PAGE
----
Frequently asked questions about Home Health Care.

Home Care FAQs

What is Home Health Care?

Home Care is a great way for you to continue your medical treatment right at home. We will set you up with an agency who will be able to care for you or your loved one on a short term treatment plan.

Who Pays for Home Health?

  • Medicare – Services are covered at 100 percent if all criteria is met, with the exclusion of Infusion or prescription drugs.

  • Private Insurance – Services are covered as directed by the policy.

  • Medicaid – Skilled Nursing visits are covered. Therapy Services are not a covered service.

  • Private Pay – (No Insurance) Ask to speak with a hospital liaison.

  • Workers Compensation – Services are covered as directed by the workers compensation policy.

Who can refer to Home Health?

  • Hospital

  • Family Members or Patients

  • Nursing Homes

  • Skilled Bed Facilities

  • Assisted Living Centers

  • Rehab Facilities

  • LTAC

What assistive equipment might be necessary in the home?

Assistive equipment is any kind of tool or device that can help simplify caregiving or make the environment safer for an ill, disabled, or elderly person. Here are some of the more common types of assistive equipment to consider for the home:

  • bathroom grab bars

  • shower seats

  • bathtub mats

  • beds with special features that increase the person's ability to get in and out of bed

  • assistive telephones (for hearing-impaired and sight-impaired persons)

  • assistive stovetop burners (for sight-impaired persons)

  • assistive doorbell signaler (hearing-impaired persons)

  • walkers and canes

  • wheelchairs

  • entry ramps

  • home modifications (roll-in shower; stair lift; pull-down kitchen shelf; adjustable height wall cabinets)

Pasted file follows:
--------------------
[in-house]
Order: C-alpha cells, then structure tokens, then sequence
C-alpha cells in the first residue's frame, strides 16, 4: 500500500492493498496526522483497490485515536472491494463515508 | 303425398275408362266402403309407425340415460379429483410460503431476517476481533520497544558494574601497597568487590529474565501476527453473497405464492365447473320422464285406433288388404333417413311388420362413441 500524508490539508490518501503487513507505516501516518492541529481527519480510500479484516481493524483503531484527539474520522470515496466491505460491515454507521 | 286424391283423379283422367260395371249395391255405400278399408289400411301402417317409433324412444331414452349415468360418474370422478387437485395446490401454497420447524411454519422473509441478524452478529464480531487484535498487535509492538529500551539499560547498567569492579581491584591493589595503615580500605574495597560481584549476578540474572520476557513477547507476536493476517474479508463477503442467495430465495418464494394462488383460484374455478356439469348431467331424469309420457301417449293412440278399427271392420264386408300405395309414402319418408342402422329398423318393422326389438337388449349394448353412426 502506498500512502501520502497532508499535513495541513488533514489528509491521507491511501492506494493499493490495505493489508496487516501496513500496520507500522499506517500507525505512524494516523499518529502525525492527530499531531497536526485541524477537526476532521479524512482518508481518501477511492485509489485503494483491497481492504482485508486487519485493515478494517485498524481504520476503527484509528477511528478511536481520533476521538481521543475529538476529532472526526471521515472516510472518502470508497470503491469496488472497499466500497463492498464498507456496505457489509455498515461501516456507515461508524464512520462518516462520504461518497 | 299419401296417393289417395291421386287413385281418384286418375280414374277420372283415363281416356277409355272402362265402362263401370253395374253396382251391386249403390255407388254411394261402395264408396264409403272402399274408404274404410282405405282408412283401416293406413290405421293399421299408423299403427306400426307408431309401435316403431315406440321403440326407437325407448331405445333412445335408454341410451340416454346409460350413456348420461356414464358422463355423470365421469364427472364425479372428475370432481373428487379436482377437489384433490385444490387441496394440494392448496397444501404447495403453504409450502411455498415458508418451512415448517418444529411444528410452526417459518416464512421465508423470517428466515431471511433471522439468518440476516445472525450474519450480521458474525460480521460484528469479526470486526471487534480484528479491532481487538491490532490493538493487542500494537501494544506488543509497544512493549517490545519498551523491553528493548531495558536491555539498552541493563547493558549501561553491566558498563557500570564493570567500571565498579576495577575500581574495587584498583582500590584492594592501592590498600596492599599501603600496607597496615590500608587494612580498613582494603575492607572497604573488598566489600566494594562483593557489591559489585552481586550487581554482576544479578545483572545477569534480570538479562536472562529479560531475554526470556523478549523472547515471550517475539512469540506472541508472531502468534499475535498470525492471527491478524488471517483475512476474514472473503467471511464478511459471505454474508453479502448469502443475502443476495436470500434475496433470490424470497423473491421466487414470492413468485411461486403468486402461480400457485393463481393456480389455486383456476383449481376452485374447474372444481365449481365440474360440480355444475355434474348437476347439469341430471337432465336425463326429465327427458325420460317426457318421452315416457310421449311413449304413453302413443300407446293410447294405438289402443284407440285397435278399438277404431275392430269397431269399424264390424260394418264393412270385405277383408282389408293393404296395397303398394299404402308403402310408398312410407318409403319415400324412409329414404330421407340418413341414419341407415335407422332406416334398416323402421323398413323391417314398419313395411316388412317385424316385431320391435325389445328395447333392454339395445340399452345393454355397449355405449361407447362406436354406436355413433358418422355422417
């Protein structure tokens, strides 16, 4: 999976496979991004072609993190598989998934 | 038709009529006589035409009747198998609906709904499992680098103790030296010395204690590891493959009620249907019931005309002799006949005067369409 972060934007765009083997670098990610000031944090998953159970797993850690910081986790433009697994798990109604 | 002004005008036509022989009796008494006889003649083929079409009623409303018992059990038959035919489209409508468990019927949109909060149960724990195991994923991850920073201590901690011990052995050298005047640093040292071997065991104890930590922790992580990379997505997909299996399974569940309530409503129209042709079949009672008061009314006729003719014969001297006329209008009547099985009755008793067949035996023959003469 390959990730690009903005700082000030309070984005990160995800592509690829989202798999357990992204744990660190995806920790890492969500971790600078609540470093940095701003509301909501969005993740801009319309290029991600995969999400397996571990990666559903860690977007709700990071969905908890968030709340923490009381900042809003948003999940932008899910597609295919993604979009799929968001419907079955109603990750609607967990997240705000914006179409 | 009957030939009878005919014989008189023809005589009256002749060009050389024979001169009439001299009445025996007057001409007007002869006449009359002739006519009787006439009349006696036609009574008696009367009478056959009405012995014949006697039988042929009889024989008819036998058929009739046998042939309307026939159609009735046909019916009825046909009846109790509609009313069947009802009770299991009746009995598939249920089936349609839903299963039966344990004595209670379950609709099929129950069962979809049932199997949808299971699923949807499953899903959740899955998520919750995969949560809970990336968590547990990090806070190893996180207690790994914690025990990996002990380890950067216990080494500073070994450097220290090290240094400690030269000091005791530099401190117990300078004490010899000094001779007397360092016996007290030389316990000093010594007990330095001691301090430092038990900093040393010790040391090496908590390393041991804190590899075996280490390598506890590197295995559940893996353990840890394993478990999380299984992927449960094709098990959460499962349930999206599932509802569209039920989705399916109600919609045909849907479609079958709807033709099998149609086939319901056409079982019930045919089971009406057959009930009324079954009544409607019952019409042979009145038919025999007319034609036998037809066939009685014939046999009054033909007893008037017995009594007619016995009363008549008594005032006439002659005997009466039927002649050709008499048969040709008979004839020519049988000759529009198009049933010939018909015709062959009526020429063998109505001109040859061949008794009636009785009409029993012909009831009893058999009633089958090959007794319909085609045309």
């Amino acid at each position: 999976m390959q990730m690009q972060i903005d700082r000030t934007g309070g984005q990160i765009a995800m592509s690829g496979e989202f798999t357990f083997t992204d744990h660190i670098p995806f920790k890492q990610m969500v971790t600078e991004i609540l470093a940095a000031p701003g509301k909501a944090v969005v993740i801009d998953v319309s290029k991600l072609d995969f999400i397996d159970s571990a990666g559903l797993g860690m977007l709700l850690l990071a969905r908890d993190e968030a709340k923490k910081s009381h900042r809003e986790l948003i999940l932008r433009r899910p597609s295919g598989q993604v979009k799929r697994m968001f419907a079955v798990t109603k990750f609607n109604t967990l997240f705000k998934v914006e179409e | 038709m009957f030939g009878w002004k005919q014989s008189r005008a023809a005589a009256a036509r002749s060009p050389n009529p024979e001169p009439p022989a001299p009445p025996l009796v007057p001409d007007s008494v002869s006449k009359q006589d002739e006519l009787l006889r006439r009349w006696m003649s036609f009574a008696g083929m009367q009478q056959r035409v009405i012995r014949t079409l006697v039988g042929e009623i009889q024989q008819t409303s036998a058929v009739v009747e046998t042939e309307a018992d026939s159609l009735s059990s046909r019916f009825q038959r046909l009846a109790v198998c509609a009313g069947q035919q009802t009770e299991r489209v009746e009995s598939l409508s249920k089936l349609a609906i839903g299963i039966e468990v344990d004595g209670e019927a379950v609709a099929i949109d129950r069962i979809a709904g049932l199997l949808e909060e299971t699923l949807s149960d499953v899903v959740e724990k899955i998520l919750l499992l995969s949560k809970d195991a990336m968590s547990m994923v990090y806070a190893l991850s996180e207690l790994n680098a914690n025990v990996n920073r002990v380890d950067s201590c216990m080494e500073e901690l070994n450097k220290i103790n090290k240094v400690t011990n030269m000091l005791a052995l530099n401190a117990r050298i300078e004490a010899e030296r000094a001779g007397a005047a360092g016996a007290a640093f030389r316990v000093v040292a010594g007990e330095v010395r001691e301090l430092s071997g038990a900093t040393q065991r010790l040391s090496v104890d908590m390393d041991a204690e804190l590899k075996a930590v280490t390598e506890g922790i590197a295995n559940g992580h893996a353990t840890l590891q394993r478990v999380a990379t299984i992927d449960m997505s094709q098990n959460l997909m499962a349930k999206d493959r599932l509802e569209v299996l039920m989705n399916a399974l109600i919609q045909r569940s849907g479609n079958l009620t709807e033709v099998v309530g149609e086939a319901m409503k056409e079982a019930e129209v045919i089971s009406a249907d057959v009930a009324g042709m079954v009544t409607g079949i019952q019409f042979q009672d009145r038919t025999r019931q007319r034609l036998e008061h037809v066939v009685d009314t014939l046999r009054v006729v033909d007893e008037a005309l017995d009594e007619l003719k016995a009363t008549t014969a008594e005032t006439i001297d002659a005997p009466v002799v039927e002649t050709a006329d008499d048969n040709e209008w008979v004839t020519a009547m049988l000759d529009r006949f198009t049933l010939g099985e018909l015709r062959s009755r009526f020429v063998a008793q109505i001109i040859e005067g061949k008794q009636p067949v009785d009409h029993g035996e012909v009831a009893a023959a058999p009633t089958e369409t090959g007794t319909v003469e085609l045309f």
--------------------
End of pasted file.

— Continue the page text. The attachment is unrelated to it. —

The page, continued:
There are many ways to obtain assistive equipment for the home. Talk with your physician or home health care provider about your particular needs and the best way to obtain assistive equipment.

What is involved in making the home environment safe?

When caring at home for an ill, aging, or disabled person of any age, it is important to consider the safety aspects of the home environment. The following checklist may be printed and used for home inspection.

  • Upstairs

    • Install a smoke detector in the hallway outside of bedrooms. Check and change batteries regularly.

    • Place a nonskid bath mat on the floor and a nonskid mat in the tub.

    • Store all prescription and over-the-counter medicines in original containers and in a safe place.

    • Use paper cups in bathroom to avoid spread of germs.

    • To avoid scalding, make certain the tap water temperature is set no higher than 120° F (Fahrenheit).

    • Make sure lighting in hallways and on stairs is adequate.

  • Downstairs

    • Store all cleaning supplies in their original containers.

    • Always turn pot handles inward when cooking on the stove to avoid possible spills. Use back burners whenever possible.

    • Keep a working fire extinguisher in the kitchen.

    • Secure area rugs to prevent falls and slips.

    • Make sure furniture is securely placed and in good repair.

  • Outdoors

    • Keep stairs and walkways clear of snow, wet leaves, or other debris.

    • Repair cracks or chips in cement sidewalks and stairs.

    • Make certain railings, gates, and fences are secure and in good repair.

    • If you have a fireplace, wood burning stove, or other heat source, place barriers around it to avoid accidental burns.

    • Have chimneys and stovepipes inspected and cleaned regularly.

    • Make certain that hazardous items, such as bug sprays, cleaners, auto care products, and weed killers are secured and in their original containers in the garage, utility room, or basement.

  • Further Precautions

    • Post emergency numbers in easy-to-read type near each telephone in your house.

    • Make certain bathrooms and bedrooms can be unlocked from the outside.

    • Keep matches and lighters out of the reach.

    • Make sure the home has at least two unobstructed exits in case of fire or other emergency.

    • Check all electrical cords to make sure they are not cracked or frayed.

    • Make certain outlets or extension cords are not overloaded.

    • Avoid using space heaters. If they are used, make sure they are in safe condition. Never plug them into an extension cord. Do not place them near drapes or furnishings.

    • Know the location of the gas, electricity, and water cut-off valves in your home in case of emergency.